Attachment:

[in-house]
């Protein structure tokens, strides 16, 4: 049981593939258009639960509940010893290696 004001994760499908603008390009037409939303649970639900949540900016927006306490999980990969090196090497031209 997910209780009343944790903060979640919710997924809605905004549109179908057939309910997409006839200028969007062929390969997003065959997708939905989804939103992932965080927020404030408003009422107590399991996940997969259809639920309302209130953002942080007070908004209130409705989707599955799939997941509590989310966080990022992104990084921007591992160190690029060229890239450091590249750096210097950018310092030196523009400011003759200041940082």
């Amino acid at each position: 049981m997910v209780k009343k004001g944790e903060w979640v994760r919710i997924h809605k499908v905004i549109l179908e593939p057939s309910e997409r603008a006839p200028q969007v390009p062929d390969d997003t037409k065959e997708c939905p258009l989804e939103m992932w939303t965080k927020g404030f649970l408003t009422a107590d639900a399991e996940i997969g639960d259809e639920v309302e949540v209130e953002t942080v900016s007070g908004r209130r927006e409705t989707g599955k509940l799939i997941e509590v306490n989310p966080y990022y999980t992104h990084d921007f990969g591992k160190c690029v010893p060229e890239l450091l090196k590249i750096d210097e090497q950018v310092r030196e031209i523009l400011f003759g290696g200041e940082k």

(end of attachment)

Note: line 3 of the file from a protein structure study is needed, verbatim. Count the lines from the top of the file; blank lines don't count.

């Amino acid at each position: 049981m997910v209780k009343k004001g944790e903060w979640v994760r919710i997924h809605k499908v905004i549109l179908e593939p057939s309910e997409r603008a006839p200028q969007v390009p062929d390969d997003t037409k065959e997708c939905p258009l989804e939103m992932w939303t965080k927020g404030f649970l408003t009422a107590d639900a399991e996940i997969g639960d259809e639920v309302e949540v209130e953002t942080v900016s007070g908004r209130r927006e409705t989707g599955k509940l799939i997941e509590v306490n989310p966080y990022y999980t992104h990084d921007f990969g591992k160190c690029v010893p060229e890239l450091l090196k590249i750096d210097e090497q950018v310092r030196e031209i523009l400011f003759g290696g200041e940082k």